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2020 Tax Information and Year End Forms

2020 Tax Information

This section includes Tax Information on PIMCO open-end mutual funds, closed-end funds and interval funds (“PIMCO funds”). Please note that not all forms and schedules apply to all PIMCO funds or fund shareholders. If applicable, the tax information is separated by trust.

This section lists the most commonly used tax forms issued to shareholders of PIMCO funds, and describes each form, its purpose, and the mail date for sending the form.

Below is a list of tax forms that will be mailed to certain shareholders of PIMCO funds during the year. Depending on the type of account you hold, the fund(s) that you hold, your residence, the transactions made during the calendar year, and other account specific factors, you may receive one or more of the following tax forms:

Internal Revenue Service (IRS) Tax Form Purpose of Federal Tax Information Form PIMCO Mail Date
Form 1099-DIV
Step-by-Step Guide
Used to report ordinary income distributions (including distributions of net short-term capital gain) and long-term capital gain dividends paid in the calendar year. Tax-exempt income dividends paid by certain PIMCO municipal and tax managed funds are reported in Box 10 of your 1099-DIV. Any private activity bond interest, which may be subject to the alternative minimum tax (AMT), is in Box 11. February 1, 2021
Form 1099-B
Step-by-Step Guide
Used to report gross sales proceeds from redemptions, exchanges, and systematic withdrawals of fund shares in the calendar year. This form does not apply to money market funds. Your cost or other basis for shares that were sold and fall under the IRS’s cost basis regulations is included in Box 1e. This information is required to be reported to the IRS by PIMCO Funds. February 1, 2021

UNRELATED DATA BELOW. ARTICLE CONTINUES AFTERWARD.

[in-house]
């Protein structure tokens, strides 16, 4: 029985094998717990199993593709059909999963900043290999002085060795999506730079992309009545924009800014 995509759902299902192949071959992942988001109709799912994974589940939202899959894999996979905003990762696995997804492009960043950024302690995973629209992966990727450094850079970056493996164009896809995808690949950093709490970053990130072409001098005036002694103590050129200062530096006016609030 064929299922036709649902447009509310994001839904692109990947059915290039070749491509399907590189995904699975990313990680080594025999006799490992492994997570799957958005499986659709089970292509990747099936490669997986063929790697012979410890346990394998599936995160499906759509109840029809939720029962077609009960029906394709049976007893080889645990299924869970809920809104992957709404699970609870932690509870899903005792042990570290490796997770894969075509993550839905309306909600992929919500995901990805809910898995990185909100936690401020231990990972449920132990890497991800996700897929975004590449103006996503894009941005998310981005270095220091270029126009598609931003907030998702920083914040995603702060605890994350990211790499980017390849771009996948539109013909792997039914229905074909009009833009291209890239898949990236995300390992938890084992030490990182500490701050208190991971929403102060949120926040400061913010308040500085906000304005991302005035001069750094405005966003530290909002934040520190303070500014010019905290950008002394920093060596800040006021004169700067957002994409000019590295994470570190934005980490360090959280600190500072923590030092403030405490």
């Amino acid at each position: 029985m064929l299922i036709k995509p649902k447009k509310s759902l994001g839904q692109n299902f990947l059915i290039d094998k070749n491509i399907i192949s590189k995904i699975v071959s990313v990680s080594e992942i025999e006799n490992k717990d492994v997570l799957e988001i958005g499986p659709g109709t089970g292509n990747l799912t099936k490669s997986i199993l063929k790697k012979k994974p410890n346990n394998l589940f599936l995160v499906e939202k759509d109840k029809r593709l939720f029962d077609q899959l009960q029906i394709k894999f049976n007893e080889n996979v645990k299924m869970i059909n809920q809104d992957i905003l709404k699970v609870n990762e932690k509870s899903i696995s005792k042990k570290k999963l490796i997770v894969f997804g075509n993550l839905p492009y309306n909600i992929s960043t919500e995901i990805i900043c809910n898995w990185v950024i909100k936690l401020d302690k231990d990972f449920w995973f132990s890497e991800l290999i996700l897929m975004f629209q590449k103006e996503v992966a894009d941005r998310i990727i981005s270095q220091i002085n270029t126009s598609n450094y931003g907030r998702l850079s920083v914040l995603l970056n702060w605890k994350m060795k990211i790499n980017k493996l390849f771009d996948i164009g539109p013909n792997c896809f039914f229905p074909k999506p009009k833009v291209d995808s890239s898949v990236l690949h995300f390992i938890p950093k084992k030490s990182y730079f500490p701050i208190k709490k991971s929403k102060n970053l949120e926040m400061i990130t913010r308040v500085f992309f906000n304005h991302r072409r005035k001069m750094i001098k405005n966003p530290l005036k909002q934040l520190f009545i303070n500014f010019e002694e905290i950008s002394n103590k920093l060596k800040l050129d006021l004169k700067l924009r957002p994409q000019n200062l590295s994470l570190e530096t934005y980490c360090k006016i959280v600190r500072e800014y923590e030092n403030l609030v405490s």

Form 1099-R Used to report distributions from tax qualified retirement plans in the calendar year. February 1, 2021
Form 1042-S Used to report distributions paid and any tax withholding with respect to beneficial owners who are either nonresident alien individuals or foreign entities. March 15, 2021
Form 5498 Used to report contributions to and rollovers from tax qualified retirement plans. May 31, 2021

The IRS has extended the reporting requirements for the Form 5498 from 5/31/2021 to 6/30/2021. The IRS has also extended the deadline for prior year contributions for IRAs from 4/15/2021 to 5/17/2021. Please note this is only for the 2021 deadlines.

Regulations went into effect on January 1, 2012, requiring funds or other securities to report cost basis information to shareholders and the IRS for shares purchased on or after January 1, 2012, also referred to as “covered shares.” When filing your tax return, you will be required to use the cost basis reported in Box 1e of Form 1099-B to calculate and report the gains and losses from your covered shares to the IRS. Please note that retirement accounts and C Corporations are excluded from the cost basis requirements. Learn More.

Funds realize gains and losses throughout the year as securities in the portfolio are bought and sold at a gain or loss. Funds are required by law to distribute net gains from such transactions, as well as any dividends or interest paid by a security, before the end of the year. These distributions are taxable events, unless a fund is held in a tax-qualified account.

Additional distribution-related documentation can be found on the Tax Center homepage under the applicable year. In addition to any scheduled distribution dates, additional distributions may be necessary to avoid imposition of excise tax.

How do capital gains affect fund distributions?
Fund capital gains generally arise when securities are sold within a fund portfolio. These capital gains are passed on to shareholders as required fund distributions of short-term or long-term capital gains.

What are short-term capital gains?